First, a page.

Kingston KC2500 (500GB) NVMe SSD Review


Kingston has a long history in the memory and flash storage markets. As far as SSDs go, we have seen a lot of low entry level models lately and these have become very popular for good pricing. If you want to step up, there is the recently launched Kingston KC2500 NVMe SSD, which is targeted at the high-performance amateur market. It offers safety as well as speed, but bypasses the fancy designs and eye-catching heat spreaders that its competitors now offer. With exciting street prices, it is on top of the more affordable Kingston A2000 series. Could it be an SSD suitable for the new architecture or a valuable upgrade for your PC? Read on to find out.

Kingston KC2500 NVMe SSD Features and Specifications

NVMe SSDs in the M.2 form factor are very common these days, and most PC motherboards shipped over the past few years have at least one M.2 slot. The main advantages are of course speed, because you are hooked directly into the system PCIe bus and do not require special data and power cables.

Kingston M.2 SSDs are usually hidden but not thought of as big in design – we see a bunch of simple stickers and regulatory logos with manufacturer-specific information, other companies WD And Samsung Now fill in their design aesthetic here. There is also no heat spreader, which is not a big issue as most motherboards have their own.

Kingston kc2500 side2 ndtv Kingston

There is no fancy heat spreader or design flair to target gamers

The KC2500 has molten parts on both sides of the module, which means it is slightly thicker than normal. This should not be a problem for most desktops, but it’s worth noting if you want to upgrade your laptop. Most slim models are designed for single-sided M.2 modules only.

You have a choice between 250GB, 500GB, 1TB and 2TB models. The sequential read speed is the same, rated at 3,500MBps across four, but the sequential write speed ranges from 1,200MBps to 2,900MBps. I am reviewing the 500GB unit today, which is rated for 2,500MBps sequential rights.

Endurance is proportional to capacity, ranging from 150TBW (written in terabytes) at the bottom to 1.2PBW at the top. MTBF (average time between failures) is stated to be 2,000,000 hours. Warranty is five years.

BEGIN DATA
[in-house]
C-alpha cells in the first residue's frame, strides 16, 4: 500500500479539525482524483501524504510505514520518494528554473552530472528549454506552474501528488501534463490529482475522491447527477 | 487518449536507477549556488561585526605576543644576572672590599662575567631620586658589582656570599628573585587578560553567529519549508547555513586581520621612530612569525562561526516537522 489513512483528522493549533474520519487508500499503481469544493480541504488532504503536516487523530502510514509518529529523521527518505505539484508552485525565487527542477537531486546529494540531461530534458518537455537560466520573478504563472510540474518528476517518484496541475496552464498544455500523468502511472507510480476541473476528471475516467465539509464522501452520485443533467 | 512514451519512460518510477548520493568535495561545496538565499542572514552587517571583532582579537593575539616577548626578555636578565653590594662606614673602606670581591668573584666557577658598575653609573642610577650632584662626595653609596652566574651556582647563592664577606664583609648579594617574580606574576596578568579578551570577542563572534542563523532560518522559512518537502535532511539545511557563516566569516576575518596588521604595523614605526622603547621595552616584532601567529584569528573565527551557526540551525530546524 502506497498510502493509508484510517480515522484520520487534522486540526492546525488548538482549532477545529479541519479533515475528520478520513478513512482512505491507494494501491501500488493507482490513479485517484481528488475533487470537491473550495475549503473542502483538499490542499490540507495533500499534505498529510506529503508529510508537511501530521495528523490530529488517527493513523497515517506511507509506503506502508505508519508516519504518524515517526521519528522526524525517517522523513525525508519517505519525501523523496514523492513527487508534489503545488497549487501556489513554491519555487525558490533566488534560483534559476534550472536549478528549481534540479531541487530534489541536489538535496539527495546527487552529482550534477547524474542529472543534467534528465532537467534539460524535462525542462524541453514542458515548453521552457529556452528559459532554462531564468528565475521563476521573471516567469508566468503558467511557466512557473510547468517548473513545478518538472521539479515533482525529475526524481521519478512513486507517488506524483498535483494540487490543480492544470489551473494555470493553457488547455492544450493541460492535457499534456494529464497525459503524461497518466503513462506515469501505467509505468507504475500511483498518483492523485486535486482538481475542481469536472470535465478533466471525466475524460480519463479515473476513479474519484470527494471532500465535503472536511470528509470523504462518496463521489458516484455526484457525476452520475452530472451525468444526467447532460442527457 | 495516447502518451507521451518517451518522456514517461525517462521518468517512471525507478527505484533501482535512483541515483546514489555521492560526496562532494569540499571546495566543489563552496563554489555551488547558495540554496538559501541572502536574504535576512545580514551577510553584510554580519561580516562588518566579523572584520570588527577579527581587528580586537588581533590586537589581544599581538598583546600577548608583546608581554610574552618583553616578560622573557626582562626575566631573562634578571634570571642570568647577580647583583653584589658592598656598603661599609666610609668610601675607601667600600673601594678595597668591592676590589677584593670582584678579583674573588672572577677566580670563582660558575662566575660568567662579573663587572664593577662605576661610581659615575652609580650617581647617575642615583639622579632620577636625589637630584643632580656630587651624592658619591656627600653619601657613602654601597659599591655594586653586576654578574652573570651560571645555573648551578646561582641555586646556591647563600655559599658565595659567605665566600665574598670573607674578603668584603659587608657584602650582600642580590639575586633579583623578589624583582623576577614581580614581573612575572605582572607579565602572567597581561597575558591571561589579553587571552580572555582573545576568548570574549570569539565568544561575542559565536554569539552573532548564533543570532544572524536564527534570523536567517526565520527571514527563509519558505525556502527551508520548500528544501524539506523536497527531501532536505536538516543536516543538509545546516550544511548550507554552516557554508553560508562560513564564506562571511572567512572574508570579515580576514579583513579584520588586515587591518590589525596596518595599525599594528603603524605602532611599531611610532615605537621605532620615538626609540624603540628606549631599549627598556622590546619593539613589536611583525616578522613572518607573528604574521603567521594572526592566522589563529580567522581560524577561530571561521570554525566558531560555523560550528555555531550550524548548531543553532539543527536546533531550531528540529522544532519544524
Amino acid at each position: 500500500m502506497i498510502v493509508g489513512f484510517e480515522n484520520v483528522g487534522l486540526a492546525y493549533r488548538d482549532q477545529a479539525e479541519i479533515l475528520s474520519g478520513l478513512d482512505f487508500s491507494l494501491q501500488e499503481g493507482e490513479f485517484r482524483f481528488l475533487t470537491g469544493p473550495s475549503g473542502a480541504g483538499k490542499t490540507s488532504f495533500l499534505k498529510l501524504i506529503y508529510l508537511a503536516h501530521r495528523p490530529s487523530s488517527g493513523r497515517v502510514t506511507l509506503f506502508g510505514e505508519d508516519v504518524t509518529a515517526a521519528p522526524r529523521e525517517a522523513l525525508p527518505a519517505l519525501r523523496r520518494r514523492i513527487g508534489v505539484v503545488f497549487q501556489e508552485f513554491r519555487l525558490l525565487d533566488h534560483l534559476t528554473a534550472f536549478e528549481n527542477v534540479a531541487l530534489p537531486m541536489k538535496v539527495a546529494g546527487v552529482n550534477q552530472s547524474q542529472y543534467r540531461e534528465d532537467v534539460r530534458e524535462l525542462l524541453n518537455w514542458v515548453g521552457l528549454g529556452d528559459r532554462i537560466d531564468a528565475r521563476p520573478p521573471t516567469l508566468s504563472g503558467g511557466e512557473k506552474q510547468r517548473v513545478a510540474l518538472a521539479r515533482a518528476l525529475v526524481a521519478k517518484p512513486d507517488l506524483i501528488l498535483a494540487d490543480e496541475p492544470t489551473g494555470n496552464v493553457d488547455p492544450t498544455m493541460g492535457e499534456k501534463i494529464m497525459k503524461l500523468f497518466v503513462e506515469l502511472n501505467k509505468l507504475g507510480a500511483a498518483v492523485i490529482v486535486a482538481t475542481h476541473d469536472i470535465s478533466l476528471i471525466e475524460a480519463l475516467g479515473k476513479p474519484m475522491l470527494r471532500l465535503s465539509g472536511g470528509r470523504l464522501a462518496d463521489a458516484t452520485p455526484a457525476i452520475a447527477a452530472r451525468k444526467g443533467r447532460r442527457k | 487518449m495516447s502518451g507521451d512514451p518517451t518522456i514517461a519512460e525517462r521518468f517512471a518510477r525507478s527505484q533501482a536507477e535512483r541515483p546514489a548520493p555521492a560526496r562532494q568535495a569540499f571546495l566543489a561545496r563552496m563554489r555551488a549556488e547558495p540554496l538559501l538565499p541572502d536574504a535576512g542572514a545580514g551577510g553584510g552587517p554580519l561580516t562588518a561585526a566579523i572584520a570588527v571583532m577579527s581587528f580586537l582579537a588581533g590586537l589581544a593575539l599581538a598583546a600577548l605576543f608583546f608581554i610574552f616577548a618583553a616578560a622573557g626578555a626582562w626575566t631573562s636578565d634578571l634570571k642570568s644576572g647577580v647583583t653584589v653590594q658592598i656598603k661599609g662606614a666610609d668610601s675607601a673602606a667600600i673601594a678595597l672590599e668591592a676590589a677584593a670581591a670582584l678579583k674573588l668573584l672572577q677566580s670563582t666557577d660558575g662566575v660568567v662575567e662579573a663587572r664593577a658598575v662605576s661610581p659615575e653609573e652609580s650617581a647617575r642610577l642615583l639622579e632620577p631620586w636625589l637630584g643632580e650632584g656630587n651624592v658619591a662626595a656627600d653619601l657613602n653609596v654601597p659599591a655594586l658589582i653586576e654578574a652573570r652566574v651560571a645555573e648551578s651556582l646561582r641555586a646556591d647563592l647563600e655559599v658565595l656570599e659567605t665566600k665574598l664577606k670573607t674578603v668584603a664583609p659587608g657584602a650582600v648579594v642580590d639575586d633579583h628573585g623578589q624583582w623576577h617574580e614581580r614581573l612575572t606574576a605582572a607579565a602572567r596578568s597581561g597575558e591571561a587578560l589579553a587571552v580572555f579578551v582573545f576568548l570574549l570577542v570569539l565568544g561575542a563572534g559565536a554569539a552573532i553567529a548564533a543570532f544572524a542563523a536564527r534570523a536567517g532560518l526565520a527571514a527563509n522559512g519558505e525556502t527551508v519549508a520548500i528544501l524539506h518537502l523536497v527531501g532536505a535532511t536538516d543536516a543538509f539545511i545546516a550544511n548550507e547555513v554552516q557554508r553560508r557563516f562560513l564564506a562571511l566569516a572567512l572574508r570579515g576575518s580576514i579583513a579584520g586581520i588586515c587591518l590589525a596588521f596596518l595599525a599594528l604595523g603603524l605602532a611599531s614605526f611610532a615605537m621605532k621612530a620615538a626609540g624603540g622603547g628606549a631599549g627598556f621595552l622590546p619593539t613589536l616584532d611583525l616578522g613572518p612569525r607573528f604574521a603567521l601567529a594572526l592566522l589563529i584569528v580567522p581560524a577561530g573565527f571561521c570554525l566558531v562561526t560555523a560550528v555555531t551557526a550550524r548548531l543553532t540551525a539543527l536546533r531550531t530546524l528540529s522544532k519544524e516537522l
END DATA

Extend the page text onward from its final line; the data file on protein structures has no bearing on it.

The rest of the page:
Kingston reveals the details in more detail than usual to most other companies. It used a silicon motion SMI2262EN controller and a 96-layer TLC flash memory, which is very common these days. The KC2500 is a PCIe Gen3 SSD, so again, there is nothing trendy here. You get standard 256-bit AES encryption, as well as compliance with the Trusted Computing Group’s OPAL 2.0 standard for auto-encryption drives. This is of interest if you are deploying multiple PCs in a corporate environment and wanting mutual potential between security software vendors.

The Kingston KC2500 package is a very inexpensive cardboard placard, you can expect with some inexpensive accessories; There is also no box or plastic bubble pack. That is, the drive may not be well protected during shipping unless the seller wraps it well. There is a small coupon with the code for a copy of Acronis True Image HD, which allows you to clone your previous drive on this SSD. Strangely, there is no mention anywhere on the package or on the web page of this product of the existence of Kingston’s SSD manager software. If you search for it and download it yourself, you can check the health and condition of your drive, update its firmware and wipe its contents safely.